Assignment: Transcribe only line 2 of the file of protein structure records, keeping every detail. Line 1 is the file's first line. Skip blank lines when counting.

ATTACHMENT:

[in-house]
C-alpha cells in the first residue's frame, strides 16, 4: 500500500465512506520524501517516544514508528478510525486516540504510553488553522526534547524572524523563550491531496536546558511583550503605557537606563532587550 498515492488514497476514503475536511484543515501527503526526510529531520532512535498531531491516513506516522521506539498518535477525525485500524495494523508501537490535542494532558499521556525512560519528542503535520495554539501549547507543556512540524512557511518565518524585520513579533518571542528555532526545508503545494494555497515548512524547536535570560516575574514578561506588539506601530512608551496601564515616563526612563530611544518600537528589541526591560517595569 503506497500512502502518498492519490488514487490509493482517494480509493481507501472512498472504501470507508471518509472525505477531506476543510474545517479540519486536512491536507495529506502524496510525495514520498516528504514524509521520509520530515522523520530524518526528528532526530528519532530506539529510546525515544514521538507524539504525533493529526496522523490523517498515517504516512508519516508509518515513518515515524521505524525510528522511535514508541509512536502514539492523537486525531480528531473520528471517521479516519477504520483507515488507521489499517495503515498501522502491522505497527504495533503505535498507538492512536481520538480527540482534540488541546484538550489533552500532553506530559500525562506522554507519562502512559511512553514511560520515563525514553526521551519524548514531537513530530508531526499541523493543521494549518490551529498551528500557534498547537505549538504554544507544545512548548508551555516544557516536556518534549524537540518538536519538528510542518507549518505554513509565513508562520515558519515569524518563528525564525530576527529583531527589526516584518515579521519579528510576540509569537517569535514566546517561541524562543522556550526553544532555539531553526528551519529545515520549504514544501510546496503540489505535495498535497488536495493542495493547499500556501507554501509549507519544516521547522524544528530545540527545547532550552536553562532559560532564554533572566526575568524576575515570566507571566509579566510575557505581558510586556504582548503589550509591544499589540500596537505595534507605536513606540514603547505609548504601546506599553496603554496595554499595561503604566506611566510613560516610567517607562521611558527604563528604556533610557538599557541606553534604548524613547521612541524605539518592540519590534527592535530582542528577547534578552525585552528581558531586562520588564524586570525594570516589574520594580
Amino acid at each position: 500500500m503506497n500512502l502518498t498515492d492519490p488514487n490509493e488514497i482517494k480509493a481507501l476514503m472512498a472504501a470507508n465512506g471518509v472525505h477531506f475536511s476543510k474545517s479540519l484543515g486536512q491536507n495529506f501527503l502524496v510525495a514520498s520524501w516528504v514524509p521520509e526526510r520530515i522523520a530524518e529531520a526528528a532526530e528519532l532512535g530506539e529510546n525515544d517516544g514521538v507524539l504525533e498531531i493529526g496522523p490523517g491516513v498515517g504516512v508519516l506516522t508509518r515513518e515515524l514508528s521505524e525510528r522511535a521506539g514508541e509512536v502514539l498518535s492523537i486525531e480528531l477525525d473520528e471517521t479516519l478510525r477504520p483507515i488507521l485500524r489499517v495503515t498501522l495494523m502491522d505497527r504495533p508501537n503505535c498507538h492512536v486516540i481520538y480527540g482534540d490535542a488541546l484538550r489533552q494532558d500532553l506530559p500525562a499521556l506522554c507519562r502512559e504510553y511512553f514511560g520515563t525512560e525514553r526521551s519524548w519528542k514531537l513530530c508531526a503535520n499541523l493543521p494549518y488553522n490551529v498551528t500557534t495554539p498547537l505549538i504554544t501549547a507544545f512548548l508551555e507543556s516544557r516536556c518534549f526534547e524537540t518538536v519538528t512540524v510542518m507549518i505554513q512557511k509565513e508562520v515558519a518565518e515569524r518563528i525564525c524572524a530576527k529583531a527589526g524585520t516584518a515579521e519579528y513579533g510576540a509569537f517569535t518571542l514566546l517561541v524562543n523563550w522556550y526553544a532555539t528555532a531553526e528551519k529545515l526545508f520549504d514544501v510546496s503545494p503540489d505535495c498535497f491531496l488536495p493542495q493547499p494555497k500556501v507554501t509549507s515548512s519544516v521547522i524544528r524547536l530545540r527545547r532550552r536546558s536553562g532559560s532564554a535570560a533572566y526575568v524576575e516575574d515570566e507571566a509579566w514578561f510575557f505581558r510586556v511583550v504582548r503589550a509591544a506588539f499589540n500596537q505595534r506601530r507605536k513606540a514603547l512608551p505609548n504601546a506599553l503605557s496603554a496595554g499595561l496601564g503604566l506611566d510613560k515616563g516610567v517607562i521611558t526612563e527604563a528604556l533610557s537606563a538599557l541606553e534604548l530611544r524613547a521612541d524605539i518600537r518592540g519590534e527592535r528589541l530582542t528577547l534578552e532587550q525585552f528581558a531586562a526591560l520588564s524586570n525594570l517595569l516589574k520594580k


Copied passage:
C-alpha cells in the first residue's frame, strides 16, 4: 500500500465512506520524501517516544514508528478510525486516540504510553488553522526534547524572524523563550491531496536546558511583550503605557537606563532587550 498515492488514497476514503475536511484543515501527503526526510529531520532512535498531531491516513506516522521506539498518535477525525485500524495494523508501537490535542494532558499521556525512560519528542503535520495554539501549547507543556512540524512557511518565518524585520513579533518571542528555532526545508503545494494555497515548512524547536535570560516575574514578561506588539506601530512608551496601564515616563526612563530611544518600537528589541526591560517595569 503506497500512502502518498492519490488514487490509493482517494480509493481507501472512498472504501470507508471518509472525505477531506476543510474545517479540519486536512491536507495529506502524496510525495514520498516528504514524509521520509520530515522523520530524518526528528532526530528519532530506539529510546525515544514521538507524539504525533493529526496522523490523517498515517504516512508519516508509518515513518515515524521505524525510528522511535514508541509512536502514539492523537486525531480528531473520528471517521479516519477504520483507515488507521489499517495503515498501522502491522505497527504495533503505535498507538492512536481520538480527540482534540488541546484538550489533552500532553506530559500525562506522554507519562502512559511512553514511560520515563525514553526521551519524548514531537513530530508531526499541523493543521494549518490551529498551528500557534498547537505549538504554544507544545512548548508551555516544557516536556518534549524537540518538536519538528510542518507549518505554513509565513508562520515558519515569524518563528525564525530576527529583531527589526516584518515579521519579528510576540509569537517569535514566546517561541524562543522556550526553544532555539531553526528551519529545515520549504514544501510546496503540489505535495498535497488536495493542495493547499500556501507554501509549507519544516521547522524544528530545540527545547532550552536553562532559560532564554533572566526575568524576575515570566507571566509579566510575557505581558510586556504582548503589550509591544499589540500596537505595534507605536513606540514603547505609548504601546506599553496603554496595554499595561503604566506611566510613560516610567517607562521611558527604563528604556533610557538599557541606553534604548524613547521612541524605539518592540519590534527592535530582542528577547534578552525585552528581558531586562520588564524586570525594570516589574520594580